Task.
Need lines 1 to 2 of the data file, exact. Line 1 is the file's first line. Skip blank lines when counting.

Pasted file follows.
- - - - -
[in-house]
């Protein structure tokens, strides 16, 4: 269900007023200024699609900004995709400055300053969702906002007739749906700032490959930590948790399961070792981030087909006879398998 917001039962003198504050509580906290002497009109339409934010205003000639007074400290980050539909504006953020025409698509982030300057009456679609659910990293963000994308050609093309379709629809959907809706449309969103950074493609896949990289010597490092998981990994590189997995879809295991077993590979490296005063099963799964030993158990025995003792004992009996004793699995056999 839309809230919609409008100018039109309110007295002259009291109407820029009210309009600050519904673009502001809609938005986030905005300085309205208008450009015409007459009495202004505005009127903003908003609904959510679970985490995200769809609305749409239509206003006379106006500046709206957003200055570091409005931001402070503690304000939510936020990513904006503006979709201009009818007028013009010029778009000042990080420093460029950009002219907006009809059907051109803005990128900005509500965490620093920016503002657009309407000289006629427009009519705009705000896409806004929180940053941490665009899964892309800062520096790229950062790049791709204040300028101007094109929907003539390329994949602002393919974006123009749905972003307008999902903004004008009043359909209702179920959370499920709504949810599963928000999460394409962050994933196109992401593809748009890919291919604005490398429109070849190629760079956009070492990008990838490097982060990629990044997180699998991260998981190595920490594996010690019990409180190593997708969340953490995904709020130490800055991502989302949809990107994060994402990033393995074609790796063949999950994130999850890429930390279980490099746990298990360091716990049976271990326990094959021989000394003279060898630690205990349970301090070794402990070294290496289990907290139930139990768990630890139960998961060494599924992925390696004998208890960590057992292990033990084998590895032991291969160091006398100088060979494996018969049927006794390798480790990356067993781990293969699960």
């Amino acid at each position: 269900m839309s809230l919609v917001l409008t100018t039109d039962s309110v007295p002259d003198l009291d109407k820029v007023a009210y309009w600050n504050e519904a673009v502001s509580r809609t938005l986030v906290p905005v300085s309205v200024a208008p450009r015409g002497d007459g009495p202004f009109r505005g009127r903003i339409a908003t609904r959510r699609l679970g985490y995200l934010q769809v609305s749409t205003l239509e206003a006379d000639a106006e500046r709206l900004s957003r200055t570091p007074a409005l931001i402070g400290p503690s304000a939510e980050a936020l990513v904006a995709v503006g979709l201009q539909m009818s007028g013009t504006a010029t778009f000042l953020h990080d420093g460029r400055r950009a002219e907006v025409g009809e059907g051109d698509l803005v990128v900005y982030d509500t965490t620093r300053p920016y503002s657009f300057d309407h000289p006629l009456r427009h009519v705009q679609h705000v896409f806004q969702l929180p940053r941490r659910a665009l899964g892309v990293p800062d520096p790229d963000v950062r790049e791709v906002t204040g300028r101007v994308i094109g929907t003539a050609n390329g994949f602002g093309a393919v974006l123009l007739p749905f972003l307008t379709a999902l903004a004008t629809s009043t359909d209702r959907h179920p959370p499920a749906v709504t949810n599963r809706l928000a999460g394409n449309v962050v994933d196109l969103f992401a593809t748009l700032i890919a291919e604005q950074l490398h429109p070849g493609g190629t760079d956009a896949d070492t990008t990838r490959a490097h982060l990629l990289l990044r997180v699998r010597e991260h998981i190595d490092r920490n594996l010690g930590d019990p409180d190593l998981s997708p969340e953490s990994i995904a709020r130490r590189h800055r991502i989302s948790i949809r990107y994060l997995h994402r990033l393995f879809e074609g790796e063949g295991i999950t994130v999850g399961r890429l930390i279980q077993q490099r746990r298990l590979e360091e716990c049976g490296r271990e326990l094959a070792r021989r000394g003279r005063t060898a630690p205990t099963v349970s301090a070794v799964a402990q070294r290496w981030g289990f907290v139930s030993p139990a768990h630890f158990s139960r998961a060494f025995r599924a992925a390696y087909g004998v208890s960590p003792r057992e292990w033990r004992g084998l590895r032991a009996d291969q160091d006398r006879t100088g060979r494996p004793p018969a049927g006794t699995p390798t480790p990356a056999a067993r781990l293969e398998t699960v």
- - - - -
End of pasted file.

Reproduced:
[in-house]
């Protein structure tokens, strides 16, 4: 269900007023200024699609900004995709400055300053969702906002007739749906700032490959930590948790399961070792981030087909006879398998 917001039962003198504050509580906290002497009109339409934010205003000639007074400290980050539909504006953020025409698509982030300057009456679609659910990293963000994308050609093309379709629809959907809706449309969103950074493609896949990289010597490092998981990994590189997995879809295991077993590979490296005063099963799964030993158990025995003792004992009996004793699995056999 839309809230919609409008100018039109309110007295002259009291109407820029009210309009600050519904673009502001809609938005986030905005300085309205208008450009015409007459009495202004505005009127903003908003609904959510679970985490995200769809609305749409239509206003006379106006500046709206957003200055570091409005931001402070503690304000939510936020990513904006503006979709201009009818007028013009010029778009000042990080420093460029950009002219907006009809059907051109803005990128900005509500965490620093920016503002657009309407000289006629427009009519705009705000896409806004929180940053941490665009899964892309800062520096790229950062790049791709204040300028101007094109929907003539390329994949602002393919974006123009749905972003307008999902903004004008009043359909209702179920959370499920709504949810599963928000999460394409962050994933196109992401593809748009890919291919604005490398429109070849190629760079956009070492990008990838490097982060990629990044997180699998991260998981190595920490594996010690019990409180190593997708969340953490995904709020130490800055991502989302949809990107994060994402990033393995074609790796063949999950994130999850890429930390279980490099746990298990360091716990049976271990326990094959021989000394003279060898630690205990349970301090070794402990070294290496289990907290139930139990768990630890139960998961060494599924992925390696004998208890960590057992292990033990084998590895032991291969160091006398100088060979494996018969049927006794390798480790990356067993781990293969699960």